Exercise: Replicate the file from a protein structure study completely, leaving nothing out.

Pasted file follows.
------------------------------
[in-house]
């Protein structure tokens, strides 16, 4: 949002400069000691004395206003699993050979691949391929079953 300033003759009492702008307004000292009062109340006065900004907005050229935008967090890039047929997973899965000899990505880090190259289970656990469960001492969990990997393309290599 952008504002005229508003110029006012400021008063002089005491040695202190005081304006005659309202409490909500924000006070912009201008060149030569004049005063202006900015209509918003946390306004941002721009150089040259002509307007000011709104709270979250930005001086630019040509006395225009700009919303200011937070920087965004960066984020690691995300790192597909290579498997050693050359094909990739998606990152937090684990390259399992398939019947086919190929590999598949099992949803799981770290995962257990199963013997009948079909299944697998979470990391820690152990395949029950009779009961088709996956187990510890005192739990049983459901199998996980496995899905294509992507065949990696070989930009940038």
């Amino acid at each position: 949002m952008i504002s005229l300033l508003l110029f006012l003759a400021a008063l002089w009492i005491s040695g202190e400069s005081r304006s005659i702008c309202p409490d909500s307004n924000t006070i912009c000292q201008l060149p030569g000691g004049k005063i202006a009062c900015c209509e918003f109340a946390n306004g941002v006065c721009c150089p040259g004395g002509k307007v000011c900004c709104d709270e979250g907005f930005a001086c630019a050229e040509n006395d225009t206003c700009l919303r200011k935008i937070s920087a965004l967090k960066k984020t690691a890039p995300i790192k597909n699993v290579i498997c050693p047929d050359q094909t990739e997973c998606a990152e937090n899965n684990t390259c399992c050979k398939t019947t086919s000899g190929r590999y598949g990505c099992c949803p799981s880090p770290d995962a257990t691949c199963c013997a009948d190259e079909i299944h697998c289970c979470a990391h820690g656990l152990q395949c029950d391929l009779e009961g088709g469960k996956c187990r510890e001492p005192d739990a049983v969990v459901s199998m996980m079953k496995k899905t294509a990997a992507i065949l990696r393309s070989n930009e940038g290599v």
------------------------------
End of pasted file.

[in-house]
């Protein structure tokens, strides 16, 4: 949002400069000691004395206003699993050979691949391929079953 300033003759009492702008307004000292009062109340006065900004907005050229935008967090890039047929997973899965000899990505880090190259289970656990469960001492969990990997393309290599 952008504002005229508003110029006012400021008063002089005491040695202190005081304006005659309202409490909500924000006070912009201008060149030569004049005063202006900015209509918003946390306004941002721009150089040259002509307007000011709104709270979250930005001086630019040509006395225009700009919303200011937070920087965004960066984020690691995300790192597909290579498997050693050359094909990739998606990152937090684990390259399992398939019947086919190929590999598949099992949803799981770290995962257990199963013997009948079909299944697998979470990391820690152990395949029950009779009961088709996956187990510890005192739990049983459901199998996980496995899905294509992507065949990696070989930009940038």
């Amino acid at each position: 949002m952008i504002s005229l300033l508003l110029f006012l003759a400021a008063l002089w009492i005491s040695g202190e400069s005081r304006s005659i702008c309202p409490d909500s307004n924000t006070i912009c000292q201008l060149p030569g000691g004049k005063i202006a009062c900015c209509e918003f109340a946390n306004g941002v006065c721009c150089p040259g004395g002509k307007v000011c900004c709104d709270e979250g907005f930005a001086c630019a050229e040509n006395d225009t206003c700009l919303r200011k935008i937070s920087a965004l967090k960066k984020t690691a890039p995300i790192k597909n699993v290579i498997c050693p047929d050359q094909t990739e997973c998606a990152e937090n899965n684990t390259c399992c050979k398939t019947t086919s000899g190929r590999y598949g990505c099992c949803p799981s880090p770290d995962a257990t691949c199963c013997a009948d190259e079909i299944h697998c289970c979470a990391h820690g656990l152990q395949c029950d391929l009779e009961g088709g469960k996956c187990r510890e001492p005192d739990a049983v969990v459901s199998m996980m079953k496995k899905t294509a990997a992507i065949l990696r393309s070989n930009e940038g290599v």